And for what? It’s not like there’s any shortage of real scandals to draw attention to. As I write this, Reuters have just reported that Shell could face a US$5 billion fine for a major oil spill off the Nigerian coast that affected 950 square kilometres of water and caused serious harm to local communities. An analysis published last year by the United Nation’s Environment Programme estimated that it could take thirty years to clean up damage to the Ogonil and region in the Niger Delta, pollution caused in part by Shell’s activities in the area. With real scandals like this to cover, inventing fake ones isn’t just unnecessary but actually quite crass.

Shell’s lawyers have sensibly steered clear of this latest fuss, resisting the urge to take any action against Greenpeace. Why bother, when Greenpeace’s message is so extraordinarily self-defeating? The message to the public is crystal clear, as Holiday observes: “Even if you think Shell is evil and will lie to achieve their goals, now you know Greenpeace is the exact same way.” Spending tens of thousands of dollars to deliberately mislead and manipulate the public used to be something the bad guys did, but here we all are watching pigs in suits drive another important debate into the quagmire.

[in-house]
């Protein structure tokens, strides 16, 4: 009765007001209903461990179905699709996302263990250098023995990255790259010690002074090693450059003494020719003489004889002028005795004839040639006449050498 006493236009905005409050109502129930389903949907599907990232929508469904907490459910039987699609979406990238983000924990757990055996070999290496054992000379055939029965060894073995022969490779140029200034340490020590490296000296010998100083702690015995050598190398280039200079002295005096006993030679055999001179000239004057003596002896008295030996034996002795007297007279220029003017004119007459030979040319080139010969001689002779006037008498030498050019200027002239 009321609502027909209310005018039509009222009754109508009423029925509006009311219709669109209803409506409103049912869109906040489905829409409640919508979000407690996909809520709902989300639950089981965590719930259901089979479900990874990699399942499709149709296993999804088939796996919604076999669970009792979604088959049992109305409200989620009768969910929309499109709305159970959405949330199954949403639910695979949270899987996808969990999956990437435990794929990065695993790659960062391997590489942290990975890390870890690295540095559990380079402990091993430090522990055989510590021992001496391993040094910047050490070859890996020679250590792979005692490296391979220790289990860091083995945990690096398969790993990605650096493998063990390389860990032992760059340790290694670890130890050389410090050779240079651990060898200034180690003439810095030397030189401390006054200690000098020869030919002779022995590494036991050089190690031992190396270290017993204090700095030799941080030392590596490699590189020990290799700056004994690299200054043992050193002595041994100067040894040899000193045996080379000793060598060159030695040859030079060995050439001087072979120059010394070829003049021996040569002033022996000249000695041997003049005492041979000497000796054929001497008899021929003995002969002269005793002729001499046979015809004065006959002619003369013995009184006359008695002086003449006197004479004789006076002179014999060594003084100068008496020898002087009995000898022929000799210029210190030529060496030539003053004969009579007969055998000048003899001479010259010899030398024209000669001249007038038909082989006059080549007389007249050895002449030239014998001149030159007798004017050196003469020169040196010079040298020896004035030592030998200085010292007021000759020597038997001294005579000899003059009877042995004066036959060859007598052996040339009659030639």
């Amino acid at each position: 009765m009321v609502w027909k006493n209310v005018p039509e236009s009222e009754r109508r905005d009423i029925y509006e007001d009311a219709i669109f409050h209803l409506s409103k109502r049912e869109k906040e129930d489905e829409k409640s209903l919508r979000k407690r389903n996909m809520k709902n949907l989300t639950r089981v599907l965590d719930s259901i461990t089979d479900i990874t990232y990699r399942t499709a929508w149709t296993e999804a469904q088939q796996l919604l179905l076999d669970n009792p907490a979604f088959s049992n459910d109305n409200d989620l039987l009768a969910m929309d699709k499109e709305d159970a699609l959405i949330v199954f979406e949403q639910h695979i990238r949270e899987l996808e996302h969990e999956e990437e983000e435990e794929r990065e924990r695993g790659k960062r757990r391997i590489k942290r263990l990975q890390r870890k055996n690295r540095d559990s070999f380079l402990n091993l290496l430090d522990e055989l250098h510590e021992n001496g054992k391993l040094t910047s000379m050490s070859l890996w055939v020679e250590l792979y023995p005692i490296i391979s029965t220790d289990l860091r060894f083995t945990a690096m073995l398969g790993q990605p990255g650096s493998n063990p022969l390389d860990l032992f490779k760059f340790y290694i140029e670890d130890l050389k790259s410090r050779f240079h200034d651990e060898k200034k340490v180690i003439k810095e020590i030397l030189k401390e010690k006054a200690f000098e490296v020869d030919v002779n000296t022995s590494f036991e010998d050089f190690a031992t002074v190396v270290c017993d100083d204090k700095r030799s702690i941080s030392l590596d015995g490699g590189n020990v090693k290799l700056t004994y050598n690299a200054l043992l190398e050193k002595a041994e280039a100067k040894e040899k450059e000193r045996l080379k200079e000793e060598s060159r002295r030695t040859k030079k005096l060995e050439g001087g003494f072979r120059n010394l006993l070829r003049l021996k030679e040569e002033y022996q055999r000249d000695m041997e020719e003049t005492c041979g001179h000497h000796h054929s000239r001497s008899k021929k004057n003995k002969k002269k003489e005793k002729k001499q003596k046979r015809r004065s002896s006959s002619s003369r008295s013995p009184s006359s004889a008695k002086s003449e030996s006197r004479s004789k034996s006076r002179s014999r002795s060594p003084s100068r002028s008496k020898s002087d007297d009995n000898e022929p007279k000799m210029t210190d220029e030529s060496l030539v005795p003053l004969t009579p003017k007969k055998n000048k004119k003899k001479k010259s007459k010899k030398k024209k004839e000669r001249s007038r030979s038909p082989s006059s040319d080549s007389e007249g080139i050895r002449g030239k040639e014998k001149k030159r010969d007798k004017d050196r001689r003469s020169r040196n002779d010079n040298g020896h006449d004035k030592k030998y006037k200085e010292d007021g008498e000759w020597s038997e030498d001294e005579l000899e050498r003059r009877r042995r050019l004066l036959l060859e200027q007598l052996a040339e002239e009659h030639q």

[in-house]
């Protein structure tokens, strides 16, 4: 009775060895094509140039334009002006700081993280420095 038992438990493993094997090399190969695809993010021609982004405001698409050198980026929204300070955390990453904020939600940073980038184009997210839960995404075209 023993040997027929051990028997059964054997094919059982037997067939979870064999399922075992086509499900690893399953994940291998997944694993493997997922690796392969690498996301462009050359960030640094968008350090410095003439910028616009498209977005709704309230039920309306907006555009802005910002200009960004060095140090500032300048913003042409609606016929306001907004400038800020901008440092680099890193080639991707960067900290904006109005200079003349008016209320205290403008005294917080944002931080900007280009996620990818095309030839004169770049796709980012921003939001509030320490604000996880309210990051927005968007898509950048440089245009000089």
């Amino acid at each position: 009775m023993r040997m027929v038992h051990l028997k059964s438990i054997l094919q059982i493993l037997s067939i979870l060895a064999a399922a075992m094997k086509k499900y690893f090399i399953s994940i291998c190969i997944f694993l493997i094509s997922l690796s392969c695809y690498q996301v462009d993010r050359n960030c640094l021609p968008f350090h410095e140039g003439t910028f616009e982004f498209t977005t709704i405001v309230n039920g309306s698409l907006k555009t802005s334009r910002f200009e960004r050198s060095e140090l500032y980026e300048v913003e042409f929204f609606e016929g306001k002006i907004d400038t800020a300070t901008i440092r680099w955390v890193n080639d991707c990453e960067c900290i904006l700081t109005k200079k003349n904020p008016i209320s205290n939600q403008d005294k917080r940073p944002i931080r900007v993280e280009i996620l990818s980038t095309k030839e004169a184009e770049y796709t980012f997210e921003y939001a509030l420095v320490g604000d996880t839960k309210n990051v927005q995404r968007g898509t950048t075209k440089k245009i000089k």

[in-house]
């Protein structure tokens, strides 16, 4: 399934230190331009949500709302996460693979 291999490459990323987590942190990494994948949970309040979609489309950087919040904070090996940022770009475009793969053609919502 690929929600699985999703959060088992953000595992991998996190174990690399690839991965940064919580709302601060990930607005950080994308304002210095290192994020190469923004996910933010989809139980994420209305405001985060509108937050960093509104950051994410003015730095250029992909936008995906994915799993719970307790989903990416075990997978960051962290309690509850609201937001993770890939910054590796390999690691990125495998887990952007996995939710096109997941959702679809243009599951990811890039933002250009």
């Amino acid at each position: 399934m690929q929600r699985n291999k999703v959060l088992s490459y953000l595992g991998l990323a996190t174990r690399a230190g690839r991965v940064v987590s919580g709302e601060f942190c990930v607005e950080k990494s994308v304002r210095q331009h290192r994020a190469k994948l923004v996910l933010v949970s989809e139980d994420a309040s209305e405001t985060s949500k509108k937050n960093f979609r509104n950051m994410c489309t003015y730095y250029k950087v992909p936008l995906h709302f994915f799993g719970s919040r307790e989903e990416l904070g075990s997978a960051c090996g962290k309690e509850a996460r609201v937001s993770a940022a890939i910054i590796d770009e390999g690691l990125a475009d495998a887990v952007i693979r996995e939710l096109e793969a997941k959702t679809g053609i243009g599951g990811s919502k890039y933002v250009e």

Update 18/07/2012 15:51 Greenpeace have posted an explanation of the campaign here.

 

A Greenpeace activist covers the logo of the Shell oil company in protest. Photograph: Getty Images

Martin Robbins is a Berkshire-based researcher and science writer. He writes about science, pseudoscience and evidence-based politics. Follow him on Twitter as @mjrobbins.

Getty
Show Hide image

Let's turn RBS into a bank for the public interest

A tarnished symbol of global finance could be remade as a network of local banks.